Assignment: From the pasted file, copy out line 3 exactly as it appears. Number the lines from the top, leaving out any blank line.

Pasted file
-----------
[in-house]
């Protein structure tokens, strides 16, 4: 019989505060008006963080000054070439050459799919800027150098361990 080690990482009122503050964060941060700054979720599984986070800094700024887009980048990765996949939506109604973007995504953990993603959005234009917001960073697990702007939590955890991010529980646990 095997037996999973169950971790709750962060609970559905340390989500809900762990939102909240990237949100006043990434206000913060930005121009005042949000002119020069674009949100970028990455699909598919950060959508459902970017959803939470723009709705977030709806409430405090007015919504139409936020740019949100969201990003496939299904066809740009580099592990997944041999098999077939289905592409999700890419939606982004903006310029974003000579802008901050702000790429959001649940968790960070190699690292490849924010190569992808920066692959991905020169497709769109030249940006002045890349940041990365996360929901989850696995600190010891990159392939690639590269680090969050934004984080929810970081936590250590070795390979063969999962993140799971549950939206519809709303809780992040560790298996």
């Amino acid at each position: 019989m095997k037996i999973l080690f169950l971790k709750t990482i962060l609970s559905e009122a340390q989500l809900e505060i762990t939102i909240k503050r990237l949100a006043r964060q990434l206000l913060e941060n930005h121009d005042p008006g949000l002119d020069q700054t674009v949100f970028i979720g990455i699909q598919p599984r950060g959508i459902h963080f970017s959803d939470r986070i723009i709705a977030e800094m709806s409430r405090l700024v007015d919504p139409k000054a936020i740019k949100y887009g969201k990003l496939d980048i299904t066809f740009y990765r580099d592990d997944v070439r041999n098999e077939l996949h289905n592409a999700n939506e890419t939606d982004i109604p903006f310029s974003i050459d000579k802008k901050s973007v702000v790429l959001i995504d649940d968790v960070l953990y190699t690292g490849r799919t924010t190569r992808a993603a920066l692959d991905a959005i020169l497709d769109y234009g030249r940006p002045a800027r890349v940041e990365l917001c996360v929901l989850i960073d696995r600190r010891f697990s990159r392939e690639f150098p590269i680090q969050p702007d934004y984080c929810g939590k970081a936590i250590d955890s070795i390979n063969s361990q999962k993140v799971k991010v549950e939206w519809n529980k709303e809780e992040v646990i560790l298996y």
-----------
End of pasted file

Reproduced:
């Amino acid at each position: 019989m095997k037996i999973l080690f169950l971790k709750t990482i962060l609970s559905e009122a340390q989500l809900e505060i762990t939102i909240k503050r990237l949100a006043r964060q990434l206000l913060e941060n930005h121009d005042p008006g949000l002119d020069q700054t674009v949100f970028i979720g990455i699909q598919p599984r950060g959508i459902h963080f970017s959803d939470r986070i723009i709705a977030e800094m709806s409430r405090l700024v007015d919504p139409k000054a936020i740019k949100y887009g969201k990003l496939d980048i299904t066809f740009y990765r580099d592990d997944v070439r041999n098999e077939l996949h289905n592409a999700n939506e890419t939606d982004i109604p903006f310029s974003i050459d000579k802008k901050s973007v702000v790429l959001i995504d649940d968790v960070l953990y190699t690292g490849r799919t924010t190569r992808a993603a920066l692959d991905a959005i020169l497709d769109y234009g030249r940006p002045a800027r890349v940041e990365l917001c996360v929901l989850i960073d696995r600190r010891f697990s990159r392939e690639f150098p590269i680090q969050p702007d934004y984080c929810g939590k970081a936590i250590d955890s070795i390979n063969s361990q999962k993140v799971k991010v549950e939206w519809n529980k709303e809780e992040v646990i560790l298996y």